Emotet starts another massive spam campaign

Expert Speak
Emotet starts another massive spam campaign

Ondrej Kubovič, ESET Security Awareness Specialist highlights that Emotet has started another massive spam campaign just as Black Friday begins to pick up steam

ESET has detected another large Emotet campaign, probably connected with the increased online shopping and email correspondence around Black Friday. Compared to the previous attacks, the operators have slightly modified their modus operandi. Emotet is still being distributed via spam emails containing attachments with malicious macros or links to such files. Around Black Friday, however, the attachments and links have been serving XML files with .doc extension instead of the previously observed DOC and PDF files.

As to the secondary payloads, Emotet is currently distributing various banking malware families, including Ursnif, TrickBot and most frequently IcedId. The latter also downloads another payload, Azorult (ESET detects this malware as Win32/PSW.Delf.OSF), known for its ability to steal passwords, credit card details and access to cryptocurrency wallets. TrickBot, on the other hand, has upped its game by adding multiple UK and German banks to the list of its targets. This corresponds with German and English subject lines of the spam emails and their contents that ESET described in its latest blog about Emotet.

Looking at the geographical distribution, Latin American (LATAM) countries seem to be amongst the most affected – with Mexico, Ecuador and Argentina leading the list (with hundreds of thousands of detections). The United States are in the top five targeted countries, while the UK and South Africa have also made the top ten.

ESET has detected another large Emotet campaign, probably connected with the increased online shopping and email correspondence around Black Friday. Compared to the previous attacks, the operators have slightly modified their modus operandi. Emotet is still being distributed via spam emails containing attachments with malicious macros or links to such files. Around Black Friday, however, the attachments and links have been serving XML files with .doc extension instead of the previously observed DOC and PDF files.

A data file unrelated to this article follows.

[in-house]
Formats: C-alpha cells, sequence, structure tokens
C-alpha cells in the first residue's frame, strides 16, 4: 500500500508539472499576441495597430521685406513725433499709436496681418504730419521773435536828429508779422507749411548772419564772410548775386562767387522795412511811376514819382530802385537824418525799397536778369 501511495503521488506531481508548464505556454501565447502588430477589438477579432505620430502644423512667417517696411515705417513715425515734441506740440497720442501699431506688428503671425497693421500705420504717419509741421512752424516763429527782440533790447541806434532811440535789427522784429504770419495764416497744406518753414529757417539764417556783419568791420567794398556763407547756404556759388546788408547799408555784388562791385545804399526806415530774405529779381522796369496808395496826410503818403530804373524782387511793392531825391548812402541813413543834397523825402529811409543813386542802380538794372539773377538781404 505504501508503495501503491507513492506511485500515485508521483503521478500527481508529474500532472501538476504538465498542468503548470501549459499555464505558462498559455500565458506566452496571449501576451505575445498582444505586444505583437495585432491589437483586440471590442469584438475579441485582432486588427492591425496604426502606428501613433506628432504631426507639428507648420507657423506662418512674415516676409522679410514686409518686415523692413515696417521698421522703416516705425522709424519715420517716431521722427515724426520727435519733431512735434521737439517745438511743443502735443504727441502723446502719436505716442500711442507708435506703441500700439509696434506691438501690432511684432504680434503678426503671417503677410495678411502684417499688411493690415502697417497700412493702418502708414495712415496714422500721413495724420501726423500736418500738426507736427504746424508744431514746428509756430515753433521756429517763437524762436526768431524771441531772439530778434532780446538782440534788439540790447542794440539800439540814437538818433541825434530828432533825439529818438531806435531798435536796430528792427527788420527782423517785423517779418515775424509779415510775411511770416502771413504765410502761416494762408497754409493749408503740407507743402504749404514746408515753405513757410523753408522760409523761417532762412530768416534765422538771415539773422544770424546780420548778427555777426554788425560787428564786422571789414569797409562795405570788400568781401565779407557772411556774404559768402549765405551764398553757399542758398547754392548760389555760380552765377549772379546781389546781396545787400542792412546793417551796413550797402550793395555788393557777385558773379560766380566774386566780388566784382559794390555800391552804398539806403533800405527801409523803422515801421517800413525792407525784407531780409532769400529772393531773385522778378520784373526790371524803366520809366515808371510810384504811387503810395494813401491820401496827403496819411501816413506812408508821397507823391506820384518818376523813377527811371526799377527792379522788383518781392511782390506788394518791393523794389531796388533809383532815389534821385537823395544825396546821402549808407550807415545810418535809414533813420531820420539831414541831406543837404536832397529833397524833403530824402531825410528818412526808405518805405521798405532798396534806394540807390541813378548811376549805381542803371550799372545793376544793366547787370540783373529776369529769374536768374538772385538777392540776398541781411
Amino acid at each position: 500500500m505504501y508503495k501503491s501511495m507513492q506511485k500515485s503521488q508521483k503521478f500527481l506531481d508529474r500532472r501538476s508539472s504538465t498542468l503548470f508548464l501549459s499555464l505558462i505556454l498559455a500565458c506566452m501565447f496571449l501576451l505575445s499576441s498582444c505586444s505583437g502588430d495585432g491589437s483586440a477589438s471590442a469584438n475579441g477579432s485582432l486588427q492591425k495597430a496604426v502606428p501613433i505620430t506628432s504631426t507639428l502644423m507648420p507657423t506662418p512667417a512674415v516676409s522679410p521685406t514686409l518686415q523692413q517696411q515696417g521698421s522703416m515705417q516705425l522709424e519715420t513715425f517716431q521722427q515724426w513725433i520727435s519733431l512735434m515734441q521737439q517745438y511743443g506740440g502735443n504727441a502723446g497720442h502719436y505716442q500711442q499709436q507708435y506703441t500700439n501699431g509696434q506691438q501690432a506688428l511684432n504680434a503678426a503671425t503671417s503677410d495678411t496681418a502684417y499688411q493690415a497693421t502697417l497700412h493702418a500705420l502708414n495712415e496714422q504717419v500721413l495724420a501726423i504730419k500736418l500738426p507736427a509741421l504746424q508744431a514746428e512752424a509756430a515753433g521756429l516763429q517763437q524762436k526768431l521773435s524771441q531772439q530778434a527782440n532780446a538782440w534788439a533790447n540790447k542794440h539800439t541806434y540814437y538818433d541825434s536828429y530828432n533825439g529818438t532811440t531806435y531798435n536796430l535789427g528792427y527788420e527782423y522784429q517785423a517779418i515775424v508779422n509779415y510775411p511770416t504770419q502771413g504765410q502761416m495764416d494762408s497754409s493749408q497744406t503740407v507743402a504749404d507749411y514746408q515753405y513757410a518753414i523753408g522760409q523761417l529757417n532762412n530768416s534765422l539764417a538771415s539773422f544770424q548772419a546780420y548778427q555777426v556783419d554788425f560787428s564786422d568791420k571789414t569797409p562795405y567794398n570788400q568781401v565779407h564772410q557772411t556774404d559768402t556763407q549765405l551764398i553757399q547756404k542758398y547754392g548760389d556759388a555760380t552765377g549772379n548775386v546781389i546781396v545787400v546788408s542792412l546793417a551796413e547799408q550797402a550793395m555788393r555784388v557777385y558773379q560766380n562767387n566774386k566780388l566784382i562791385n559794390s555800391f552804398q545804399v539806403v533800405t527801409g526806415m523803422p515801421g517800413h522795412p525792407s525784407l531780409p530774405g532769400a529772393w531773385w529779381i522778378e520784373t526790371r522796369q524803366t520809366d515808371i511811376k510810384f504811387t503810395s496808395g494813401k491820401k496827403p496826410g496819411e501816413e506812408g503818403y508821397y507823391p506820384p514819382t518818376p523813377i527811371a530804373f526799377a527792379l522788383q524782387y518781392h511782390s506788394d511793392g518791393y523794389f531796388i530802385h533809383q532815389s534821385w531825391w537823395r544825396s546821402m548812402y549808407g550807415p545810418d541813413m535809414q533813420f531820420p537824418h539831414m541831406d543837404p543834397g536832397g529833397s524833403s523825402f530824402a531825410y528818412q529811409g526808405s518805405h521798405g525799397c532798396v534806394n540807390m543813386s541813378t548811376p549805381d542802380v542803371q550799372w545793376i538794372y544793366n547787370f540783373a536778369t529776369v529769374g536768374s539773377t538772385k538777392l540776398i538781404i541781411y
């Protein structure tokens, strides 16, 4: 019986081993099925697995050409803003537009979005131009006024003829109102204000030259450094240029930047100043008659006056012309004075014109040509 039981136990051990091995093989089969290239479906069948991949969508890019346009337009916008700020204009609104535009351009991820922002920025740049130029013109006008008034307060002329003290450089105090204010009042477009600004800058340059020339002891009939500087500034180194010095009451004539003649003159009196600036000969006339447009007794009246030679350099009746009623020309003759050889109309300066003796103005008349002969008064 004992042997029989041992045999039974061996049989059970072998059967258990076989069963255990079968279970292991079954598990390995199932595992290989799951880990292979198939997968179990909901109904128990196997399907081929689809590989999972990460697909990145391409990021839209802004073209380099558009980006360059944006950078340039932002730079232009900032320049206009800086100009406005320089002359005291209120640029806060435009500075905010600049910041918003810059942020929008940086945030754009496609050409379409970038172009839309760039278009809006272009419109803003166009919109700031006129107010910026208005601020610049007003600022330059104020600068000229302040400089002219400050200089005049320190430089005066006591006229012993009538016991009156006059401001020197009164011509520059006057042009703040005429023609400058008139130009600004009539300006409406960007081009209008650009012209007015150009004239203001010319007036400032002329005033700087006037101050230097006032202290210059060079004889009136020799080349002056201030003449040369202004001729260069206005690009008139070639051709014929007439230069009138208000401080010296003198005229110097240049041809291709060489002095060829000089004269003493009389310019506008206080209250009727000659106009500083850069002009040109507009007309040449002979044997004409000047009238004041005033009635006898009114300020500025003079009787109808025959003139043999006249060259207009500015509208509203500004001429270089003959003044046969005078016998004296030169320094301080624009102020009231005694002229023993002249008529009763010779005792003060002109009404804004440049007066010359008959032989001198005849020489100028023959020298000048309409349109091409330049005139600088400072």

As to the secondary payloads, Emotet is currently distributing various banking malware families, including Ursnif, TrickBot and most frequently IcedId. The latter also downloads another payload, Azorult (ESET detects this malware as Win32/PSW.Delf.OSF), known for its ability to steal passwords, credit card details and access to cryptocurrency wallets. TrickBot, on the other hand, has upped its game by adding multiple UK and German banks to the list of its targets. This corresponds with German and English subject lines of the spam emails and their contents that ESET described in its latest blog about Emotet.

Looking at the geographical distribution, Latin American (LATAM) countries seem to be amongst the most affected – with Mexico, Ecuador and Argentina leading the list (with hundreds of thousands of detections). The United States are in the top five targeted countries, while the UK and South Africa have also made the top ten.